2004 Readers' Choice Awards
GNU Compiler Collection (GCC)
All these vendors are releasing development tools like crazy, but our voters stick with the basics, thanks anyway. GCC and Emacs combine to claim 33% of the total votes. After that, it's Eclipse and KDevelop. Among write-ins, vi, vim and VisualWorks SmallTalk are the most popular.
vi and vi clones
Last year, vim beat vi by almost three times as many votes; this year, it was by only twice as many. Hmm, I wonder what that could mean? Seriously, what's the voting process for if not a chance to develop new conspiracy theories? Coming in at a strong number four is Kate, the KDE Advanced Text Editor. Could readers finally be ready for a modern user interface in an editor instead of Meta-x this and Escape-colon-that? Stay tuned.
KDE Desktop Sharing
Be honest now, you all were most anxious about voting in this category, weren't you? Nothing screams excitement like sysadmin tools. But we're grateful to have them, that's for sure. Webmin collected barely more than 25% of the total votes to take first place. On the write-in side, a collection of text editors and shells claimed most of the votes.
HP Integrity rx4640
HP ProLiant DL585
SGI Altix 3000
HP claimed first and second place for a combined 35% of all votes in this category. Last year's first-place finisher, the Altix 3000, fell to third this year. The write-in votes featured a lot of Dell and IBM server variations. And, of course, many of you continue to build your own servers.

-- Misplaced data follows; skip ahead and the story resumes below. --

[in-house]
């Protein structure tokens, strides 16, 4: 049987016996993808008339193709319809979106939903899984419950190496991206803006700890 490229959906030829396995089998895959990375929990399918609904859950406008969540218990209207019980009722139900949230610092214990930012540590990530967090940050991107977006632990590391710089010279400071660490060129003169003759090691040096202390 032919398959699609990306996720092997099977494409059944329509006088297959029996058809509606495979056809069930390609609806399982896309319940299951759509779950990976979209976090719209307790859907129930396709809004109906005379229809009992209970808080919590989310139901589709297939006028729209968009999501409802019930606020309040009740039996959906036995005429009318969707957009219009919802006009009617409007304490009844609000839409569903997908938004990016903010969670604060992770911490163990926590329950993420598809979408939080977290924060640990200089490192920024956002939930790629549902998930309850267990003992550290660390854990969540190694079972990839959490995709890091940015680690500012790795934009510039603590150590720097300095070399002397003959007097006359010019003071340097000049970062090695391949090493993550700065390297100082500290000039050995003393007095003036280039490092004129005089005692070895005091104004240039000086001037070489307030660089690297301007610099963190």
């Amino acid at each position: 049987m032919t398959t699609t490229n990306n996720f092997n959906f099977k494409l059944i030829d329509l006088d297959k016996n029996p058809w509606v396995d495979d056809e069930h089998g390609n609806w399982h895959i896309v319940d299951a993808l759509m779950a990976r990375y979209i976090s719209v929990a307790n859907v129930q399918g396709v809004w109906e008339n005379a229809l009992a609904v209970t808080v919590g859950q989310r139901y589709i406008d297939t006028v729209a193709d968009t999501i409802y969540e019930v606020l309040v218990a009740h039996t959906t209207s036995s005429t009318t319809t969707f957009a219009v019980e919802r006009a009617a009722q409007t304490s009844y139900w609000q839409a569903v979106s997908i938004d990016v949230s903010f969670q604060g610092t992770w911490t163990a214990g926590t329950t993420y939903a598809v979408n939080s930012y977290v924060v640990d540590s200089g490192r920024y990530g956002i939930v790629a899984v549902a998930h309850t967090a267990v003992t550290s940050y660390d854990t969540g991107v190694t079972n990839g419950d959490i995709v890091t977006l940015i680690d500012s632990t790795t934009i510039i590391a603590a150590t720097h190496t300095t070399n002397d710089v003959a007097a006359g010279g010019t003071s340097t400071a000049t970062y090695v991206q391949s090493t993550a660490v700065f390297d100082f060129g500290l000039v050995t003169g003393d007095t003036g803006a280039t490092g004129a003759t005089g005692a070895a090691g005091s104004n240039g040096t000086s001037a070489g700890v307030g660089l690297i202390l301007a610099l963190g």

Cyclades AlterPath ACS
Net Integrator, vMark 1
Veritas Storage Foundation, v4.5
Only a few hundred voters expressed a preference in this category. Among those who did vote, the Cyclades AlterPath ACS was the favorite for a second year.
Monarch Hornet 64 Custom System
Linux Certified LC2430 Linux Laptop
EmperorLinux Toucan Laptop, vT42p
Laptops continue to dominate this category, although various Zaurus PDA models made a number of appearances in the write-in section. The big hardware vendors—Dell, IBM, Sony, Toshiba and Apple—ate up most of the write-in votes. HP introduced its Linux laptop too late to catch the voting, so we'll see how they do next time.
Intel Pentium 2, 3 and 4
PowerPC and Opteron switched places this year, but only 20 votes separated the two architectures. Meanwhile, Athlon held on to the top spot for another year, having received 40% of the total vote count. Intel Itanium picked up the most write-in votes.
Receiving 72% of the votes, OpenOffice.org is by far this year's favorite office program. In fact, OpenOffice.org received 2,180 more votes than the second-place finisher, AbiWord. It's hard to beat office software that makes more logical sense than its competitors, is compatible with almost everything and, oh yeah, is free.
Ah, favorite programming language—time for a flame war. A bit of a shake-up this year: after being knocked out of first place last year, C reclaims it this year and C++ drops to third. The P language in the top three is Perl, while PHP slips to fourth place, closely followed by Python. The voting was close this year, too; only 59 votes separated C from C++.
- High-Availability Storage with HA-LVM
- DNSMasq, the Pint-Sized Super Dæmon!
- Localhost DNS Cache
- Real-Time Rogue Wireless Access Point Detection with the Raspberry Pi
- Days Between Dates: the Counting
- Linux for Astronomers
- You're the Boss with UBOS
- The Usability of GNOME
- Multitenant Sites
- PostgreSQL, the NoSQL Database